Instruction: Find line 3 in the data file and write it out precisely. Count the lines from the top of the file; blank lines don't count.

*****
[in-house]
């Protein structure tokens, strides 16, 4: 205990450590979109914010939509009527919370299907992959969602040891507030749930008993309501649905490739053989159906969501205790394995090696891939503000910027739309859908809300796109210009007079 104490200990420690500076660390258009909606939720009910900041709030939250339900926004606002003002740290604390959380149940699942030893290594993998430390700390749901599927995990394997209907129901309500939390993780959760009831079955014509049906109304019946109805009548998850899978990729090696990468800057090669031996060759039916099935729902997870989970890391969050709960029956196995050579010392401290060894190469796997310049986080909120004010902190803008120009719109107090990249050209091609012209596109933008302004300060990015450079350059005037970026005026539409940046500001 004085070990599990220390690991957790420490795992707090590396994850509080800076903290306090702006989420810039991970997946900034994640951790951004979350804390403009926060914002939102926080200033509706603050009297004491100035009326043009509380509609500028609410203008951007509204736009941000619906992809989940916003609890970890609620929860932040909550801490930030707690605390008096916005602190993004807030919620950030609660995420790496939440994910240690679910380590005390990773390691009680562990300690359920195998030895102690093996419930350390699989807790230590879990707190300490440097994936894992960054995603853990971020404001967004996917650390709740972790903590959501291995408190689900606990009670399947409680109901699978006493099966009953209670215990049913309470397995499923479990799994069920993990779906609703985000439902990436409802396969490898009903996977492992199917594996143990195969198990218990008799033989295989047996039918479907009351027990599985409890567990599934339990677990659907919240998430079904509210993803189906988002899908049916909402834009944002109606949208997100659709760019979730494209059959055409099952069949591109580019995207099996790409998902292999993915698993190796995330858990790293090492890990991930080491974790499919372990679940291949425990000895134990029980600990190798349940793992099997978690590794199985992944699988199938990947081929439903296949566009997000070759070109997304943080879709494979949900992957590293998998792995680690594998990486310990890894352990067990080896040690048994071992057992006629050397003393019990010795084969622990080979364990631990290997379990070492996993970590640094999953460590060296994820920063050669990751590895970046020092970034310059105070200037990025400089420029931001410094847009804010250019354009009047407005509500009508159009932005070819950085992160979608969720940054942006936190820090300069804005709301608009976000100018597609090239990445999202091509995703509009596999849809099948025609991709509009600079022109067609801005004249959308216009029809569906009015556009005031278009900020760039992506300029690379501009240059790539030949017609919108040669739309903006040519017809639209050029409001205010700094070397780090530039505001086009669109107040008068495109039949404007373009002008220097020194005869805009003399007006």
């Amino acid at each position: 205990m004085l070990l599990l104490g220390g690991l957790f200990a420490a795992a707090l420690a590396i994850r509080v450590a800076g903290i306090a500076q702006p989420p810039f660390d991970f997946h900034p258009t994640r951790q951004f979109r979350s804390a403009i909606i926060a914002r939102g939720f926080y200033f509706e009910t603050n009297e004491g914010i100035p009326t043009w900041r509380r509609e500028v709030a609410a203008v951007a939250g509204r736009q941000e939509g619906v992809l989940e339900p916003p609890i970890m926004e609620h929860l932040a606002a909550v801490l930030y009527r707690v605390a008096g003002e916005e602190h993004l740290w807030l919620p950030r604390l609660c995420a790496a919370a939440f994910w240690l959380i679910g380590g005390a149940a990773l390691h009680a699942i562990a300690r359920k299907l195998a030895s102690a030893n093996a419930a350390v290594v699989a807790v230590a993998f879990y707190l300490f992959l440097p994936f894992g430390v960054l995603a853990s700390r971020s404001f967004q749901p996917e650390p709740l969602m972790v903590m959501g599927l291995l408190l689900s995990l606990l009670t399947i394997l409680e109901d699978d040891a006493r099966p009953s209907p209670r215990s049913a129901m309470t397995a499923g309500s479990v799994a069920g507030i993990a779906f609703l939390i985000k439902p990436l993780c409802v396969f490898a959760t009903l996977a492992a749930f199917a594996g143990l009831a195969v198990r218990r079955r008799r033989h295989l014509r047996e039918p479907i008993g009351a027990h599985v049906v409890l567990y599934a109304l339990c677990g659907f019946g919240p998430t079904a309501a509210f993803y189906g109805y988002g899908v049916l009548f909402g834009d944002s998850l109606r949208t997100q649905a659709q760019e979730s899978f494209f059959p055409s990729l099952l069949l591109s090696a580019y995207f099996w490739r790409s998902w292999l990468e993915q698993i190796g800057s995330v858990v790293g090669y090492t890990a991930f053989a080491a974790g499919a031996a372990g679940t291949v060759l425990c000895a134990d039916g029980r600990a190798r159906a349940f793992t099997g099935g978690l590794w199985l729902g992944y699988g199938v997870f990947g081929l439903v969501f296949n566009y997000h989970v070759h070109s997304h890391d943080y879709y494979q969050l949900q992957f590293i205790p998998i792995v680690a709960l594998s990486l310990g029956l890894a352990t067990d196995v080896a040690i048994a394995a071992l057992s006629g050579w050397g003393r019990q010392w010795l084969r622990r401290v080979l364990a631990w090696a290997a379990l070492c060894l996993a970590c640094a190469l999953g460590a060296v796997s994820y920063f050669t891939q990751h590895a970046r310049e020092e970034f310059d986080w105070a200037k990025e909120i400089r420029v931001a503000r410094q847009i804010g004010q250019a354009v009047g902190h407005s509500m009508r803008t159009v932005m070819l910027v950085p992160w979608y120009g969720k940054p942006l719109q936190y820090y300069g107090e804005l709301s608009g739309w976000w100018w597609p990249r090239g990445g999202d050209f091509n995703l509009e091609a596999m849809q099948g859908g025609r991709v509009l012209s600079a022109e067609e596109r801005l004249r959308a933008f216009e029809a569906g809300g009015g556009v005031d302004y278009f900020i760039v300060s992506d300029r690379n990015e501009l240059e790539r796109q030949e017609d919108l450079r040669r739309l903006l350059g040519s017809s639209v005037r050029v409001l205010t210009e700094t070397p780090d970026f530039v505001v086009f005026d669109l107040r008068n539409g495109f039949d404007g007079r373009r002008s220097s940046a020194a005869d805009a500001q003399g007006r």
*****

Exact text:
């Amino acid at each position: 205990m004085l070990l599990l104490g220390g690991l957790f200990a420490a795992a707090l420690a590396i994850r509080v450590a800076g903290i306090a500076q702006p989420p810039f660390d991970f997946h900034p258009t994640r951790q951004f979109r979350s804390a403009i909606i926060a914002r939102g939720f926080y200033f509706e009910t603050n009297e004491g914010i100035p009326t043009w900041r509380r509609e500028v709030a609410a203008v951007a939250g509204r736009q941000e939509g619906v992809l989940e339900p916003p609890i970890m926004e609620h929860l932040a606002a909550v801490l930030y009527r707690v605390a008096g003002e916005e602190h993004l740290w807030l919620p950030r604390l609660c995420a790496a919370a939440f994910w240690l959380i679910g380590g005390a149940a990773l390691h009680a699942i562990a300690r359920k299907l195998a030895s102690a030893n093996a419930a350390v290594v699989a807790v230590a993998f879990y707190l300490f992959l440097p994936f894992g430390v960054l995603a853990s700390r971020s404001f967004q749901p996917e650390p709740l969602m972790v903590m959501g599927l291995l408190l689900s995990l606990l009670t399947i394997l409680e109901d699978d040891a006493r099966p009953s209907p209670r215990s049913a129901m309470t397995a499923g309500s479990v799994a069920g507030i993990a779906f609703l939390i985000k439902p990436l993780c409802v396969f490898a959760t009903l996977a492992a749930f199917a594996g143990l009831a195969v198990r218990r079955r008799r033989h295989l014509r047996e039918p479907i008993g009351a027990h599985v049906v409890l567990y599934a109304l339990c677990g659907f019946g919240p998430t079904a309501a509210f993803y189906g109805y988002g899908v049916l009548f909402g834009d944002s998850l109606r949208t997100q649905a659709q760019e979730s899978f494209f059959p055409s990729l099952l069949l591109s090696a580019y995207f099996w490739r790409s998902w292999l990468e993915q698993i190796g800057s995330v858990v790293g090669y090492t890990a991930f053989a080491a974790g499919a031996a372990g679940t291949v060759l425990c000895a134990d039916g029980r600990a190798r159906a349940f793992t099997g099935g978690l590794w199985l729902g992944y699988g199938v997870f990947g081929l439903v969501f296949n566009y997000h989970v070759h070109s997304h890391d943080y879709y494979q969050l949900q992957f590293i205790p998998i792995v680690a709960l594998s990486l310990g029956l890894a352990t067990d196995v080896a040690i048994a394995a071992l057992s006629g050579w050397g003393r019990q010392w010795l084969r622990r401290v080979l364990a631990w090696a290997a379990l070492c060894l996993a970590c640094a190469l999953g460590a060296v796997s994820y920063f050669t891939q990751h590895a970046r310049e020092e970034f310059d986080w105070a200037k990025e909120i400089r420029v931001a503000r410094q847009i804010g004010q250019a354009v009047g902190h407005s509500m009508r803008t159009v932005m070819l910027v950085p992160w979608y120009g969720k940054p942006l719109q936190y820090y300069g107090e804005l709301s608009g739309w976000w100018w597609p990249r090239g990445g999202d050209f091509n995703l509009e091609a596999m849809q099948g859908g025609r991709v509009l012209s600079a022109e067609e596109r801005l004249r959308a933008f216009e029809a569906g809300g009015g556009v005031d302004y278009f900020i760039v300060s992506d300029r690379n990015e501009l240059e790539r796109q030949e017609d919108l450079r040669r739309l903006l350059g040519s017809s639209v005037r050029v409001l205010t210009e700094t070397p780090d970026f530039v505001v086009f005026d669109l107040r008068n539409g495109f039949d404007g007079r373009r002008s220097s940046a020194a005869d805009a500001q003399g007006r």